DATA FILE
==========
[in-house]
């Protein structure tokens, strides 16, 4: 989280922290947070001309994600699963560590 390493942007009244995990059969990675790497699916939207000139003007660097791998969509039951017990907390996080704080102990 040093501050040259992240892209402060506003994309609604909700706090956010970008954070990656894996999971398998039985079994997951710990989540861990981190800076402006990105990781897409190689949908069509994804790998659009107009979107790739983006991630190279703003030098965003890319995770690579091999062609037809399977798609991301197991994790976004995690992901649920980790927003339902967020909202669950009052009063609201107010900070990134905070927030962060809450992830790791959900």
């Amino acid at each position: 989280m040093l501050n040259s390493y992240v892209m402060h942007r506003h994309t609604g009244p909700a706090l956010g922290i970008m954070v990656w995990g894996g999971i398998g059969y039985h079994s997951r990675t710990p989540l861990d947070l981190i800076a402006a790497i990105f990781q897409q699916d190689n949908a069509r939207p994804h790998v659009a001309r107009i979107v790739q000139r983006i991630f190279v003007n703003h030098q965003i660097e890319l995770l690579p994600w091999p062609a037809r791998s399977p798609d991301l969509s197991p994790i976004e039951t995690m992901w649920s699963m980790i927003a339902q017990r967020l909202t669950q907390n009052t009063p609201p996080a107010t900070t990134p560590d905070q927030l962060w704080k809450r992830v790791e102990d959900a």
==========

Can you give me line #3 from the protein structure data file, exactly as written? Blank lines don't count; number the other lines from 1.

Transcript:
């Amino acid at each position: 989280m040093l501050n040259s390493y992240v892209m402060h942007r506003h994309t609604g009244p909700a706090l956010g922290i970008m954070v990656w995990g894996g999971i398998g059969y039985h079994s997951r990675t710990p989540l861990d947070l981190i800076a402006a790497i990105f990781q897409q699916d190689n949908a069509r939207p994804h790998v659009a001309r107009i979107v790739q000139r983006i991630f190279v003007n703003h030098q965003i660097e890319l995770l690579p994600w091999p062609a037809r791998s399977p798609d991301l969509s197991p994790i976004e039951t995690m992901w649920s699963m980790i927003a339902q017990r967020l909202t669950q907390n009052t009063p609201p996080a107010t900070t990134p560590d905070q927030l962060w704080k809450r992830v790791e102990d959900a």